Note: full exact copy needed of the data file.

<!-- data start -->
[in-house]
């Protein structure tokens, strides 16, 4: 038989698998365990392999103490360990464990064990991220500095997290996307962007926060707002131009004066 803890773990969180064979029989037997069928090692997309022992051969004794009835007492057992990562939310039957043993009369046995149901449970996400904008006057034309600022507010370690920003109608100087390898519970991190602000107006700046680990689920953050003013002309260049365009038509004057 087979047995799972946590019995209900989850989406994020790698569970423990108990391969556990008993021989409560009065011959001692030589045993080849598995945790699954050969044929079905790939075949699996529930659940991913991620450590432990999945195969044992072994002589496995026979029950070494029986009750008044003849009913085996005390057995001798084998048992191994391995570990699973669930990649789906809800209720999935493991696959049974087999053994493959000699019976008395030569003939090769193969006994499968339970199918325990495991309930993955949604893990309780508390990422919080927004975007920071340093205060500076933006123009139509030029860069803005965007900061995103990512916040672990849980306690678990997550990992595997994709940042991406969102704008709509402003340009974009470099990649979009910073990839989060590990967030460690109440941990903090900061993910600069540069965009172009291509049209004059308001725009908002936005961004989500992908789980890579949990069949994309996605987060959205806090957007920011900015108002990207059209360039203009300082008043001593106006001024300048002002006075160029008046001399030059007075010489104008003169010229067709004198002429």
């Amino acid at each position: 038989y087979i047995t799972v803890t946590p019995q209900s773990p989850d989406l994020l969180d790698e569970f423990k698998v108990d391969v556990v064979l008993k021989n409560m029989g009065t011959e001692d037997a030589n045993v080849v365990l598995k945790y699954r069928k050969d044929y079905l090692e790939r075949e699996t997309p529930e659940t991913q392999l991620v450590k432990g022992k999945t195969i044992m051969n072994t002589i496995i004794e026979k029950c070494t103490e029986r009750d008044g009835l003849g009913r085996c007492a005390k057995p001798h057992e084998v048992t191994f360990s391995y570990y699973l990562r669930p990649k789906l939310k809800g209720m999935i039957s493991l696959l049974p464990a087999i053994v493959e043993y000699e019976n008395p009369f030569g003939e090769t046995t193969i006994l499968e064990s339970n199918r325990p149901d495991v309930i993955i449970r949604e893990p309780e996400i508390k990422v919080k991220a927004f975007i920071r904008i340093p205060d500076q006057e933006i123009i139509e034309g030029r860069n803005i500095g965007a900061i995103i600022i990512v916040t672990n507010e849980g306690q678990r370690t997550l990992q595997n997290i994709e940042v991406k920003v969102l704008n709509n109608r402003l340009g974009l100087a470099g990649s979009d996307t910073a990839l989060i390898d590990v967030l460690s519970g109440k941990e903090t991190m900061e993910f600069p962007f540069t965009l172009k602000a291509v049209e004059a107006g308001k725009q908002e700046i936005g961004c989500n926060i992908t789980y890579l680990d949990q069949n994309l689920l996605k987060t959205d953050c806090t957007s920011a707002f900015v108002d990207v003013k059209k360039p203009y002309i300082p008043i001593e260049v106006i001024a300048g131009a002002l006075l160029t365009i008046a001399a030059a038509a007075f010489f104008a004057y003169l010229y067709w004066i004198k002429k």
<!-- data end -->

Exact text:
[in-house]
């Protein structure tokens, strides 16, 4: 038989698998365990392999103490360990464990064990991220500095997290996307962007926060707002131009004066 803890773990969180064979029989037997069928090692997309022992051969004794009835007492057992990562939310039957043993009369046995149901449970996400904008006057034309600022507010370690920003109608100087390898519970991190602000107006700046680990689920953050003013002309260049365009038509004057 087979047995799972946590019995209900989850989406994020790698569970423990108990391969556990008993021989409560009065011959001692030589045993080849598995945790699954050969044929079905790939075949699996529930659940991913991620450590432990999945195969044992072994002589496995026979029950070494029986009750008044003849009913085996005390057995001798084998048992191994391995570990699973669930990649789906809800209720999935493991696959049974087999053994493959000699019976008395030569003939090769193969006994499968339970199918325990495991309930993955949604893990309780508390990422919080927004975007920071340093205060500076933006123009139509030029860069803005965007900061995103990512916040672990849980306690678990997550990992595997994709940042991406969102704008709509402003340009974009470099990649979009910073990839989060590990967030460690109440941990903090900061993910600069540069965009172009291509049209004059308001725009908002936005961004989500992908789980890579949990069949994309996605987060959205806090957007920011900015108002990207059209360039203009300082008043001593106006001024300048002002006075160029008046001399030059007075010489104008003169010229067709004198002429």
């Amino acid at each position: 038989y087979i047995t799972v803890t946590p019995q209900s773990p989850d989406l994020l969180d790698e569970f423990k698998v108990d391969v556990v064979l008993k021989n409560m029989g009065t011959e001692d037997a030589n045993v080849v365990l598995k945790y699954r069928k050969d044929y079905l090692e790939r075949e699996t997309p529930e659940t991913q392999l991620v450590k432990g022992k999945t195969i044992m051969n072994t002589i496995i004794e026979k029950c070494t103490e029986r009750d008044g009835l003849g009913r085996c007492a005390k057995p001798h057992e084998v048992t191994f360990s391995y570990y699973l990562r669930p990649k789906l939310k809800g209720m999935i039957s493991l696959l049974p464990a087999i053994v493959e043993y000699e019976n008395p009369f030569g003939e090769t046995t193969i006994l499968e064990s339970n199918r325990p149901d495991v309930i993955i449970r949604e893990p309780e996400i508390k990422v919080k991220a927004f975007i920071r904008i340093p205060d500076q006057e933006i123009i139509e034309g030029r860069n803005i500095g965007a900061i995103i600022i990512v916040t672990n507010e849980g306690q678990r370690t997550l990992q595997n997290i994709e940042v991406k920003v969102l704008n709509n109608r402003l340009g974009l100087a470099g990649s979009d996307t910073a990839l989060i390898d590990v967030l460690s519970g109440k941990e903090t991190m900061e993910f600069p962007f540069t965009l172009k602000a291509v049209e004059a107006g308001k725009q908002e700046i936005g961004c989500n926060i992908t789980y890579l680990d949990q069949n994309l689920l996605k987060t959205d953050c806090t957007s920011a707002f900015v108002d990207v003013k059209k360039p203009y002309i300082p008043i001593e260049v106006i001024a300048g131009a002002l006075l160029t365009i008046a001399a030059a038509a007075f010489f104008a004057y003169l010229y067709w004066i004198k002429k």